Last Friday, I attended a meeting of about 25 people from around the US (complete list of participants) at Santa Clara University Law to discuss how to teach leadership to lawyers and law students. The law school has a strong commitment to improving lawyer leadership, and their tagline demonstrates that commitment: "Lawyers Who Lead."
Both the formal meeting and the networking outside meeting time were extremely stimulating, and conversations were wide ranging. Lots of topics covered when you get a thoughtful group like this together! One main theme: Presentations and discussions reaffirmed that a lawyer's sharp leadership skills will be increasingly critical. This importance will be both for the individual lawyer's achievement and for that of the profession. The lawyer without leadership skills, and a leadership attitude, will have less autonomy and fewer professional options.
The people in attendance included Paul Lippe, legal profession prognosticator. His talk, entitled "The New Normal," was not unlike this blog post (The Am Law Daily blog) in which he considers law schools and expresses his concerns. In these new times, are they "beached whales" or will they be able to adapt?
On Friday, that question was asked in several different ways and by many people. No one expressed any doubt about the fact that the profession is in a time of "rapid, dramatic, change and evolution" (quoting James G. Leipold, executive director of National Association of Legal Professionals, also in attendance).
Jim believes this change and evolution will continue and that, in law, "the kinds of jobs and how to get them will be very different from the past." Several people said that some law firms and schools wrongly think these times are a temporary blip and normalcy (i.e, the old ways) will return.
Jim also believes the leadership skills of lawyers will be important for success and of "defining value."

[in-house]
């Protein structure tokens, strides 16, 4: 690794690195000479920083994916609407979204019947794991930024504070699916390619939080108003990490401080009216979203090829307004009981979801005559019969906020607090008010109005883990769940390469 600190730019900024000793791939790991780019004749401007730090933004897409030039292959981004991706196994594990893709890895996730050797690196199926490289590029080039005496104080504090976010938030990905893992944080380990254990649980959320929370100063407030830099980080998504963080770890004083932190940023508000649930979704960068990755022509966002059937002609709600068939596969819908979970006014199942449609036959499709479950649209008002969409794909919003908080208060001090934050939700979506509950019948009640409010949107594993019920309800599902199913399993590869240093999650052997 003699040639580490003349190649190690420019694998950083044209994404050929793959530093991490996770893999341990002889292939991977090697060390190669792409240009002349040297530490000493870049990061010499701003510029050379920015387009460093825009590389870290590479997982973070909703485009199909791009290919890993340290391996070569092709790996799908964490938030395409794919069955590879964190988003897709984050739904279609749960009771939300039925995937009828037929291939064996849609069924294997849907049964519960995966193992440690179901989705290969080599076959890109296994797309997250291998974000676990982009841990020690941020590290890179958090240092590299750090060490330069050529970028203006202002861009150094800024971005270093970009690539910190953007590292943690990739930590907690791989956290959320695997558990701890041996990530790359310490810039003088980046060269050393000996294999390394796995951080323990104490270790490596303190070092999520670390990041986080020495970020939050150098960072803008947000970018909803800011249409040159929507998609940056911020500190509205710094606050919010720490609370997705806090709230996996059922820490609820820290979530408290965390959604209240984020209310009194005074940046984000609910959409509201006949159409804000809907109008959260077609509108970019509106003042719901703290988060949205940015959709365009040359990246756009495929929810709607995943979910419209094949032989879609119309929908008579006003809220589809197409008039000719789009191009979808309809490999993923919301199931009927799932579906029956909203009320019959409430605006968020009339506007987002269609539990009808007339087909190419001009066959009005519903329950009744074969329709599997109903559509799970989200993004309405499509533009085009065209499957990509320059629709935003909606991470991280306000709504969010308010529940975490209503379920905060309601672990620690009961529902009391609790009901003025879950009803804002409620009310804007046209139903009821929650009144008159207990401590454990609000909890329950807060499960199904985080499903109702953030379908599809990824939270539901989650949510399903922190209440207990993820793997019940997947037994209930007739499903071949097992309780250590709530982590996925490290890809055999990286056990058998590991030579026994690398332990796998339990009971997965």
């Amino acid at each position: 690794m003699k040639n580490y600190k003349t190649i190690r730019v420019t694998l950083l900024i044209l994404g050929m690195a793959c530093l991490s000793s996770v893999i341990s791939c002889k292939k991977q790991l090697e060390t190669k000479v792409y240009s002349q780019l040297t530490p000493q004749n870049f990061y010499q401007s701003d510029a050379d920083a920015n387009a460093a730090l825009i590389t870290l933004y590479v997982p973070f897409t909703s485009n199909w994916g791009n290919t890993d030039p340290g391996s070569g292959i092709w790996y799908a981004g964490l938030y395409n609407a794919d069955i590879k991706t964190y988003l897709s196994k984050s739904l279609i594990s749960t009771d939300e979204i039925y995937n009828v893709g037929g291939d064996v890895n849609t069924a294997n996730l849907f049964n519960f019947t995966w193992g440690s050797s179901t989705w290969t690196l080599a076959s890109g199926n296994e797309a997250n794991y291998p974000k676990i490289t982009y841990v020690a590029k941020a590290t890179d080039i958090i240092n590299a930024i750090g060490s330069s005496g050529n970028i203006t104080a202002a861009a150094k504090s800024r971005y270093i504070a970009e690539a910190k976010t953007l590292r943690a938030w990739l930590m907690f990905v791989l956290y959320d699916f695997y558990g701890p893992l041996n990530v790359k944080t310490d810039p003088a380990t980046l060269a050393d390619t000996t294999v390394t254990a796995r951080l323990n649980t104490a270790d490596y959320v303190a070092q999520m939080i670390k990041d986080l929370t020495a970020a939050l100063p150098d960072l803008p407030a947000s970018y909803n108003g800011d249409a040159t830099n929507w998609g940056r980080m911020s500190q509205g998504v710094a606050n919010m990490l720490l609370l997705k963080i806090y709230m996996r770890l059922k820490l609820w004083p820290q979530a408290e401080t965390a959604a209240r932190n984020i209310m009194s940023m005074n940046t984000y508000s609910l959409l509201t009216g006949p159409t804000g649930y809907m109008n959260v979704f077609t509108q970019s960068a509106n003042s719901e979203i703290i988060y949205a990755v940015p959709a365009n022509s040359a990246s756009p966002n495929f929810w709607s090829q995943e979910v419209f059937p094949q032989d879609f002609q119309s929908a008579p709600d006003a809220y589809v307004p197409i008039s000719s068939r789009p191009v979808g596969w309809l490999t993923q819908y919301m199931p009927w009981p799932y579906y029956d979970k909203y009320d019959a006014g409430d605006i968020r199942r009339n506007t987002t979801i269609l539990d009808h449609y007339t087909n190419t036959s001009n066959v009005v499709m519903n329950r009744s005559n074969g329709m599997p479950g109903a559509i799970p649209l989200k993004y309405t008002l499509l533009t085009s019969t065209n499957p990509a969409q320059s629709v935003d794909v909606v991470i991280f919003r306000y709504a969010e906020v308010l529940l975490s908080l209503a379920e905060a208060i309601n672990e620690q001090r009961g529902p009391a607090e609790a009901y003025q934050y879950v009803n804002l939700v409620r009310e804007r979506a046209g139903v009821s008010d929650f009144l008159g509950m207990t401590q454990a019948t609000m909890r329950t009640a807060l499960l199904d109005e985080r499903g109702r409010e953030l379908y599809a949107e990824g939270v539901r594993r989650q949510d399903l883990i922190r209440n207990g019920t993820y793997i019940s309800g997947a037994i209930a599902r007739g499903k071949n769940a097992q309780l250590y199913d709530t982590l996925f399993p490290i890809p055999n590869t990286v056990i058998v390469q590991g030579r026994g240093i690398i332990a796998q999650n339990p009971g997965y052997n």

He discussed lawyer salaries, referring to this graph [pdf]. In the future, he said, the peak on the right will soften and move to the left and the peak on the left will grow. This prediction indicates how dramatically the profession "has constricted."
Jim said that firms want to hire new lawyers who
- Have the ability to work in groups
- Exhibit leadership
- Are financially literate
- Possess project management skills.
Terri Mottershead, director of professional development at DLA PIper, had much to add. She began by saying that law schools and firms are not ready for the future. A major paradigm shift is occurring, and they are in a
"continuum of denial." A question she has for law schools: "Are we preparing students to lead firms of the 21st century or the 16th century?" She stressed that it is important for lawyer leaders to be "visionary."
She said it is hard to run a multi-billion dollar concern by consensus. She sometimes asks law firm partners if they would invest in a business that, among other factors she listed, was run by people with no management training, was governed by consensus, and had a process by which decisions could be held up by one or two people. When they respond "no," she says, "You already did."
At DLA Piper, lawyers are expected to have four pillars of competence:
- Professional excellence
- Client impact
- Interpersonal and personal effectiveness
- Leadership ability (which includes entrepreneurial skill)
Terri talked about the "new generation" and how, in order to reach them, her firm's training program has been adjusted. Law firm leaders need to know how to lead several generations, including the Millennials. I talked with her at some length about her training program and she has agreed to be interviewed at idealawg about the adjustment. She will also talk about Gen Y's talents, and why a firm that can retain them will benefit.
Both Jim and Terri were asked what law schools can do right now. Jim said schools should let students know the profession is changing, and that they will need business skills. He also recommended exposing law professors and school leadership to law firms and their clients.
Terri recommended that students be taught to think of legal practice as like any other business and to develop business savvy. She also thinks law schools should be telling students "not to be scared" because they are "on the cutting edge of a new industry" which can be exciting.
Larry Richard of Hildebrandt Baker Robbins said that 95% of law firm competencies lists are simply lists. They have no validation. He has observed that typically in firms some partners sit down and create competencies through discussion. Because they are created in this unscientific way, these lists have no predictive statistics and can't be used to recruit.
Enough for today. In a future post, I will continue. Look for part 2 of my report on the 2010 SCU Leadership Education Roundtable. Click to see the whole day's agenda. And click to read some Roundtable materials, including related articles. If you have questions of me about any of the presentations, please feel free to ask.